Decide how you intend to use information to shape the business – its operations, business model, or products and services – and only then collect data. Simply stockpiling data first, as many companies have done, and then combing it for insights adds up to an infinite risk profile. Consider: if you already know the key metrics that measure customer satisfaction, operational efficiency, or opportunities for improvement, then you don’t need to stockpile all data to act on that knowledge. And if you lack that knowledge, stockpiling all data hoping to find it will result in, well, a pile of data attractive to hackers. You have a much better chance of determining with some accuracy the risk/reward ratio when you have carefully circumscribed your business objective before seeking out the data.
A major automaker, wishing to strengthen customer relationships, asked customers a single question: “How easy are we to do business with?” Responses were ranged along a scale of 1-6 and the company concentrated on those in the middle, realizing that the very dissatisfied were lost opportunities and the highly satisfied already well taken care of. This simple approach, based on knowing what they were looking for, enabled the company to jettison irrelevant data and the risk that went with it.
Bring to big data proposals the same business reflexes you have applied to highly complex technical challenges. Sweeping big-data proposals often leads a familiar dilemma: whether to adopt a gold-plated solution or a solution that “merely” suffices. It’s not a technical decision but a business decision of the kind that you have probably faced many times before.
For example, when PCs first appeared, the high priesthood of mainframe computing proclaimed them toys. Instead of being intimidated by the experts, savvy business leaders decided in favor of desktops, which then became ubiquitous in industry. A similar drama played out with spreadsheets. Business leaders chose them over far more expensive decision-support tools because they provided answers that were good enough, though not exhaustive or perfect. Just as you don’t have to be an IT expert to make wise decisions about technology, you don’t have to be a data scientist to make wise decisions about big data.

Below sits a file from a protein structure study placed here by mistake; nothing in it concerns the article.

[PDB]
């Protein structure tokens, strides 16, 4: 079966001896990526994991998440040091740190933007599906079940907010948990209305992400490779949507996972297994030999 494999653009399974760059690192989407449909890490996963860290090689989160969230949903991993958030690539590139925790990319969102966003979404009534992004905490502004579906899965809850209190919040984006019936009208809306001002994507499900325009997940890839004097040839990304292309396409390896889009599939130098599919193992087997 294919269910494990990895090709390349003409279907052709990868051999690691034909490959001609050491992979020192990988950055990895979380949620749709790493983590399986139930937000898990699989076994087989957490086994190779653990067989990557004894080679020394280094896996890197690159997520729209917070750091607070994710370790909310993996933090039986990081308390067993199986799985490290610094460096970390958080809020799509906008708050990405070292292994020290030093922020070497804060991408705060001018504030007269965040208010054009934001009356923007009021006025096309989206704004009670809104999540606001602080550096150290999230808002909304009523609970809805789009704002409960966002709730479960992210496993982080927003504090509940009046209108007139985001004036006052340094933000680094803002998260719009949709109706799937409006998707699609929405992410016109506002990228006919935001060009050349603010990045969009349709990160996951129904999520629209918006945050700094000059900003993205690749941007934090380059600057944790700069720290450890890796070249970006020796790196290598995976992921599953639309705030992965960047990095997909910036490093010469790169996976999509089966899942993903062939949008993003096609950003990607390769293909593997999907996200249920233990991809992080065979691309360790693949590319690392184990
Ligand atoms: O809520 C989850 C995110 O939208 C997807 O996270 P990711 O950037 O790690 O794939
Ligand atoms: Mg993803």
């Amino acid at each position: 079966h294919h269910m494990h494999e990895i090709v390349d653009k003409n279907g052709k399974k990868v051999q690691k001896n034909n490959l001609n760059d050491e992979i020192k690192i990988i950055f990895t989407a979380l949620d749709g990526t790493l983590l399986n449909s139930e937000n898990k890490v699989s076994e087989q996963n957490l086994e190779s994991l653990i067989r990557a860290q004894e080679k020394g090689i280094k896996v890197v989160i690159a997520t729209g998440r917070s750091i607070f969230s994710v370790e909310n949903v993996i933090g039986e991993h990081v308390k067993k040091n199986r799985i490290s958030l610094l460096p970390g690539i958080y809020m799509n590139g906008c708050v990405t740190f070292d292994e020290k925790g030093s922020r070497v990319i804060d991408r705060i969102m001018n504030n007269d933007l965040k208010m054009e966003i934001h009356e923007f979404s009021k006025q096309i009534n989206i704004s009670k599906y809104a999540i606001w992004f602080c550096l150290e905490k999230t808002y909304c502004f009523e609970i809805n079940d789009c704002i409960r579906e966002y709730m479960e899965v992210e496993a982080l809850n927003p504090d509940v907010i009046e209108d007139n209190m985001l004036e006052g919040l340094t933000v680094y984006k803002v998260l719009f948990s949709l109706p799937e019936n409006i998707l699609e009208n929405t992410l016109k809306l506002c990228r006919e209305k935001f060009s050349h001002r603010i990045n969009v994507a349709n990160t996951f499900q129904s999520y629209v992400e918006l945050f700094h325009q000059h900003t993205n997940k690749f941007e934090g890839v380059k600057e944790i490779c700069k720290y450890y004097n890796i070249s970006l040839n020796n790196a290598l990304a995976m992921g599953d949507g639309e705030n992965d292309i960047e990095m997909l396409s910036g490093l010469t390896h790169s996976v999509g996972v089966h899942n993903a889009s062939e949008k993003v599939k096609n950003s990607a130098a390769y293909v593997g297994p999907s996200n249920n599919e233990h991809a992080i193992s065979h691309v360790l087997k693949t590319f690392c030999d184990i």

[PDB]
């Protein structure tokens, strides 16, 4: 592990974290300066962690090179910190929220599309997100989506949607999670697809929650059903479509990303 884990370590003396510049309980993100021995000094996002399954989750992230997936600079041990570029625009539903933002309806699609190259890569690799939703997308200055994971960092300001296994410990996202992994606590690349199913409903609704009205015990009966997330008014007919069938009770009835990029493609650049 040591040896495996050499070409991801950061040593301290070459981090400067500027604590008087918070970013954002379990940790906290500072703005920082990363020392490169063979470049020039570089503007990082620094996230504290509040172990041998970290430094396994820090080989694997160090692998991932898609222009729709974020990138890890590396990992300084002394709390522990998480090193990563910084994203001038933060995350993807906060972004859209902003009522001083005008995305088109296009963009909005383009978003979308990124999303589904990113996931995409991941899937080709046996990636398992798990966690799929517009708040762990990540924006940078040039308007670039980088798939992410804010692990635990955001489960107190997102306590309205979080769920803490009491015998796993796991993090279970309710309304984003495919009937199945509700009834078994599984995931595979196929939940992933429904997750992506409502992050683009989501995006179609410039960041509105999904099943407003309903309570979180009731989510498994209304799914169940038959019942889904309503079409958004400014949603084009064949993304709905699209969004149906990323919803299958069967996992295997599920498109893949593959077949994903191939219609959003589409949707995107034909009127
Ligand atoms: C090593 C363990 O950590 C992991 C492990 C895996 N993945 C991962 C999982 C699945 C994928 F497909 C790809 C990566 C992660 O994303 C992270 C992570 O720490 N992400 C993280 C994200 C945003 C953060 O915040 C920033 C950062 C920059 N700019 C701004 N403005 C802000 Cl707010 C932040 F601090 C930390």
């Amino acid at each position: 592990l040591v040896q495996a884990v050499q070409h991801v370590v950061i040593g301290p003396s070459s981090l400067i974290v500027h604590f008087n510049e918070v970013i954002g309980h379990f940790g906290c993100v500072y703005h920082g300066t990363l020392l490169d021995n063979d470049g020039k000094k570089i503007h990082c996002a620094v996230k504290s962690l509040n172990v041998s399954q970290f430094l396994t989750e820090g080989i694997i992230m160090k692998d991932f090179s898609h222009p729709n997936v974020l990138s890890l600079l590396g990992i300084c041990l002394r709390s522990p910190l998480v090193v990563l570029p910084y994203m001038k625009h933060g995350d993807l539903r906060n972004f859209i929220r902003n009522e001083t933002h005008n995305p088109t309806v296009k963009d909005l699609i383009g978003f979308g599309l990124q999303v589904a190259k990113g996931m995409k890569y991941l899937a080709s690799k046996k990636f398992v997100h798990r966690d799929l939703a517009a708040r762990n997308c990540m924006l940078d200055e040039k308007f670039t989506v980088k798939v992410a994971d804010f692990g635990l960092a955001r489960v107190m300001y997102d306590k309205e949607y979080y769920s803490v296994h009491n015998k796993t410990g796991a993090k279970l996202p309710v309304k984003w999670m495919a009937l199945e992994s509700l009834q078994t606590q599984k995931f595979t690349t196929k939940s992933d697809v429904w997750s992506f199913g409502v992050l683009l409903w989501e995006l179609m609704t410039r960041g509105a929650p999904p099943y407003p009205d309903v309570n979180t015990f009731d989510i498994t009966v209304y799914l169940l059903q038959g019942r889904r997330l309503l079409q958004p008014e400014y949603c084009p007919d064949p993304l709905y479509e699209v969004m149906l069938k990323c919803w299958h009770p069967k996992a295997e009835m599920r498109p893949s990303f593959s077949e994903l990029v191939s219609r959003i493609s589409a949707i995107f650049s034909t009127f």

Guard your back doors, too. Often the back door of a home is not as secure as the front door, and burglars know it. The same goes for the company data system — and it has hundreds of backdoors. The front door — the “live” system used in daily operations — is usually well secured by multiple layers of defense. The back doors — the many places inside the company where that same data is stored or manipulated — are often less secure. And there are many such places: a disaster recovery system that maintains an exact copy of the live system, numerous test environments where the next iterations of the system and subsystems are being tested, and even more numerous development environments (sometimes on individual laptops or offshore) where developers pull down data from the live system.
“De-identification” provides one leading-edge solution for these environments. It safeguards data by jumbling the identity of individuals and other sensitive information about them. But it’s hard to do right, and requires some judgment — after all, the very data correlations you break to render the data safe may be the same subtle correlations your software wants to leverage for market value. This is a good time to consider widely encrypting your data. The complexities are fairly well known, and the protection you gain is robust.
Is big data rocket science? In the details, yes. But you don’t have to be a rocket scientist to put it to work safely and successfully. You just have to practice smart analytics, not big data for big data’s sake. And approach the task incrementally, step by step, guided by your own experience in whittling away at large risks until they are acceptably small.